And if that wasn’t stressful enough, here comes the stupid mistake.   During this segment, my tummy started going in knots.  I know that once this happens, it’s very difficult to turn around.  I had let the pangs of hunger rear its ugly head, and I had nothing in my pack to eat!  Why didn’t I get more food from the aid station?  Why didn’t you, PEN??  Thank goodness for an “Ann trick” I learned which saved me and tied me over until I got back to Cardiac.  I remembered I had a Jolly Rancher candy in my pocket (stashed along with my other first-aid supplies like Pepto, Advil, and caffeinated salt caps).  I almost gave up trying to get that wrapper out (almost impossible with wet hands and wet wrapper!).  But I was desperate.  I stopped and let four runners pass me by so that I can focus on unwrapping the candy.  I used my teeth to bite off the plastic, unwrap the candy and pop it into my mouth.  I sucked on that thing for 3 miles.  I still had GU Roctane in my bottle so I was not totally out of calories.  The addition of the Jolly Rancher mini-calorie was surprisingly a lifesaver.

I triumphantly made it to Cardiac 20 minutes ahead of the cutoff.  I went to my drop bag, grabbed my Ensure and didn’t waste any time downing it.  I stuffed my pack with food (ProBar and Honey Stinger chews), then asked an aid station volunteer to help me refill my bottle with GU Roctane.  I had packed a lightweight waterproof shell in my drop bag; my plan was to take out the Houdini windbreaker and wear the waterproof shell.   Because I wanted to save time, I decided I didn’t really need it.  The windbreaker should be enough to handle the impending downpour.  Another mistake!   Anyway, it was the last time I was going to be at Cardiac, and so I thanked the volunteers even more than when I did the first time through.  I headed down towards the TCC, unprepared for the love story that was about to unfold.

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Heroes of Cardiac Hill aid station.  Photo Credit:  Martin Whitcomb

What love story?  The one about me falling in love with these Mt. Tam/Muir Woods trails.  It’s one thing to appreciate them in fair weather.  It’s another –and a stronger kind of appreciation and thus, love– in horrible weather.  The gentle downhill on the TCC and Bootjack trails presented me with opportunities to cross several waterfalls and to run alongside a raging stream… or river.  The sound of gushing streams overwhelmed my senses.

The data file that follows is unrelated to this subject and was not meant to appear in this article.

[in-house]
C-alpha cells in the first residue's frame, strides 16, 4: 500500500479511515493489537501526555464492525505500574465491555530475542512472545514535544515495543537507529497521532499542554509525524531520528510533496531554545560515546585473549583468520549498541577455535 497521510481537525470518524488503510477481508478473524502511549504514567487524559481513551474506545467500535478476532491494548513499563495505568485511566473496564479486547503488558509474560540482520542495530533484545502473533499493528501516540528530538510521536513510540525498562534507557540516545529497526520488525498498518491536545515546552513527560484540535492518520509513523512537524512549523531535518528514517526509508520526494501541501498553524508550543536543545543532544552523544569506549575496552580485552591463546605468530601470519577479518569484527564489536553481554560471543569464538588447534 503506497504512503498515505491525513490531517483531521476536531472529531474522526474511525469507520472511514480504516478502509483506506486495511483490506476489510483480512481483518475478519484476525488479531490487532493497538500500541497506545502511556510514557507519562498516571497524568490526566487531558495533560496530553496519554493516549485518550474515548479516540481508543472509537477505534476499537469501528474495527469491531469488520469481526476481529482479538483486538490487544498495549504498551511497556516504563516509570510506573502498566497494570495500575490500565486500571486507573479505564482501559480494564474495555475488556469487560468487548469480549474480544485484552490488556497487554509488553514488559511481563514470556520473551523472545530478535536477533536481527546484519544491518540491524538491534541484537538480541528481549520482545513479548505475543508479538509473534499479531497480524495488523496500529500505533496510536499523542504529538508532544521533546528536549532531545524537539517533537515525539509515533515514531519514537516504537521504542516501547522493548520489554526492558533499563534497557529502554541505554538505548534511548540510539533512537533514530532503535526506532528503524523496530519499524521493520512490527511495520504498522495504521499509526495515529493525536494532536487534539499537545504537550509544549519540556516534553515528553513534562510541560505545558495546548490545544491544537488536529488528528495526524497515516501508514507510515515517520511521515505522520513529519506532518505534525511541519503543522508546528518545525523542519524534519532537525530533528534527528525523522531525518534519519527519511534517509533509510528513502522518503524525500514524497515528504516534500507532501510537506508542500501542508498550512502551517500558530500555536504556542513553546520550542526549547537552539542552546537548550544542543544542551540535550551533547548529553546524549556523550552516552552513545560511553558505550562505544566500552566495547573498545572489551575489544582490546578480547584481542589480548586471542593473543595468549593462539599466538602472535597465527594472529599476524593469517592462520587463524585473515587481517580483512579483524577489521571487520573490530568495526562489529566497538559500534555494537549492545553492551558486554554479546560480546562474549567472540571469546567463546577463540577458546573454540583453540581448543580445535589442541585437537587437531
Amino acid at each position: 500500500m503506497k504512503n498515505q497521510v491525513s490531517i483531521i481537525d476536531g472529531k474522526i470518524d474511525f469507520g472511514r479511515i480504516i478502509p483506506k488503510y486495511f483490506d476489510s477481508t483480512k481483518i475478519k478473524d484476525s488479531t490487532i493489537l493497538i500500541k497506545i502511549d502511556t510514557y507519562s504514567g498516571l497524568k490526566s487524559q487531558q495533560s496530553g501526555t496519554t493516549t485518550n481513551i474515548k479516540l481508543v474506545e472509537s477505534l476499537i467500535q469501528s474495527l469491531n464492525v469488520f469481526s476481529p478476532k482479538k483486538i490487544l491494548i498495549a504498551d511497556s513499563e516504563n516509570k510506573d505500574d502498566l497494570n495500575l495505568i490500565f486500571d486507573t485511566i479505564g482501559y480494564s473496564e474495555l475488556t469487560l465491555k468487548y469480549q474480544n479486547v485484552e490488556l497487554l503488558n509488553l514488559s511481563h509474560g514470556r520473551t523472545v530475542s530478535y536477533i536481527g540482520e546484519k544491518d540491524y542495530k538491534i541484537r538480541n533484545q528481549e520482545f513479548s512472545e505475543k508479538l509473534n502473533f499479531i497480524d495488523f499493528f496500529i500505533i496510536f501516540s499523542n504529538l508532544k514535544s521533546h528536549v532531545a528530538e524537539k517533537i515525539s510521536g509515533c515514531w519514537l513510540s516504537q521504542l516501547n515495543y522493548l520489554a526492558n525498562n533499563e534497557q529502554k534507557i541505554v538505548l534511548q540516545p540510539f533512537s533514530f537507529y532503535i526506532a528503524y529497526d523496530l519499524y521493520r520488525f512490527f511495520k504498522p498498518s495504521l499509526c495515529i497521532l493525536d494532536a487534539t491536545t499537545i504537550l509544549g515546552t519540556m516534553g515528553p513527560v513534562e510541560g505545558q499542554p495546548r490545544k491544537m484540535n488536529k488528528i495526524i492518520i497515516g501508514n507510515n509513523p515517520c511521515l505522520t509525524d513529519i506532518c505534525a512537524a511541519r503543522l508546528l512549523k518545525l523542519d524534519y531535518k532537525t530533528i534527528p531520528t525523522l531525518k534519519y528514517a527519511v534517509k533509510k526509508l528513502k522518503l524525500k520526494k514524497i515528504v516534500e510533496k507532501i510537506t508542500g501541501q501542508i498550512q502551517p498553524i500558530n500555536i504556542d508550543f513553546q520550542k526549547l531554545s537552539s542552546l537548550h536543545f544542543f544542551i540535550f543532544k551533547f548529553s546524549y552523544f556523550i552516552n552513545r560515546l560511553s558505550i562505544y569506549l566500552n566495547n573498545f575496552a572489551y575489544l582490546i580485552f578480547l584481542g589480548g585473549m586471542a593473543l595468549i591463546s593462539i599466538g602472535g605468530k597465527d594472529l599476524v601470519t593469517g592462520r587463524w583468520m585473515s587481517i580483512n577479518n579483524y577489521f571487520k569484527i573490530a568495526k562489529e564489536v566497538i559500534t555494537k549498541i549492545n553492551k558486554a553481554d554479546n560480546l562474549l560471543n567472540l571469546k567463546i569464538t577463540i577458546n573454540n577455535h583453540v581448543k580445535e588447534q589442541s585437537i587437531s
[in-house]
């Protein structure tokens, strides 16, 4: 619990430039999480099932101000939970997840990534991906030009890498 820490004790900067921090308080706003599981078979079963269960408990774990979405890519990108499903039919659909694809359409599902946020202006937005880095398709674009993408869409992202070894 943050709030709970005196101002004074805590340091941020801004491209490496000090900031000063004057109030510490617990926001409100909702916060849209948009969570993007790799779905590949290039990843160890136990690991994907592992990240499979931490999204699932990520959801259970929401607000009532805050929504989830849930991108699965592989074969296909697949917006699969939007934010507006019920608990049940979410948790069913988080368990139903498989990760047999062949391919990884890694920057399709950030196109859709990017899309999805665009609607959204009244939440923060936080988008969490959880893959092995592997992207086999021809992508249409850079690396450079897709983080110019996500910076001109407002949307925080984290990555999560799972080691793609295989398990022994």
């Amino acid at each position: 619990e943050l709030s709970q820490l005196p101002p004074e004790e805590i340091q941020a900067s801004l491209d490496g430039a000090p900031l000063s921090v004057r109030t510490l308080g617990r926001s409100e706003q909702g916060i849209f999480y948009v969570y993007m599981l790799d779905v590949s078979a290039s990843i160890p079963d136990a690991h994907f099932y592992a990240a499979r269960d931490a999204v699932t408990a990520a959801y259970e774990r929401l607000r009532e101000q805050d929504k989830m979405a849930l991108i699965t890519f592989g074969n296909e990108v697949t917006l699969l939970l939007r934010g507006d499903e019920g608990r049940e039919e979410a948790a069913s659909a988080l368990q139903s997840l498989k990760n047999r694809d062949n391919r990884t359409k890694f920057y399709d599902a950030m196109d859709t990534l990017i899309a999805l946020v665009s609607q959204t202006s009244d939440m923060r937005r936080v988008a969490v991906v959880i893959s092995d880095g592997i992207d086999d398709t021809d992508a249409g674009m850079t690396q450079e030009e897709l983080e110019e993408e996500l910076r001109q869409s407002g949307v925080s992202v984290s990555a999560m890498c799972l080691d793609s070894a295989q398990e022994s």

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just one of the dozen or so “waterfall crossings” I had to cross.  Photo Credit:  Michael Li

Then as I was climbing up Ben Johnson (something I had never done before; I’ve always ran downhill on this trail in previous races and training runs), the rain started pouring, and that sound took over.  By this time, my windbreaker is drenched through.  I was cold and shivering, but all I could think of was to keep moving and to keep listening to the sound of the rain.  I made it down the length of muddy Deer Park trail feeling energized, and somewhat sad to leave the woods.

I saw my friend Karen at Deer Park aid station, and gave her a big heartfelt hug.  I was so happy to get to Deer Park because of three reasons:  I get to see Karen, I get to refill my bottle (and take a salt cap), AND I made it there 15 minutes ahead of the cutoff.

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Photo Credit:  Let’s Wander Photography

During all the downhill leading to it, I had been carrying the trekking poles with my right hand.  I wondered if I should collapse them and tuck them back in my back pocket.  Karen noted that I will be going up Dias Ridge so I should just keep them the way they are.  So I did.  I felt like a warrior running through the ankle-deep puddles of Redwood Creek Trail as I carried the poles.  When I turned left onto Dias Ridge, I started using them again.  I had deja vu’s of last year’s 50K as that was the only time I’ve gone on this trail in the uphill direction.  I saw my friend Ken Michal about a mile in/up as he was running down towards Deer Park to see Karen.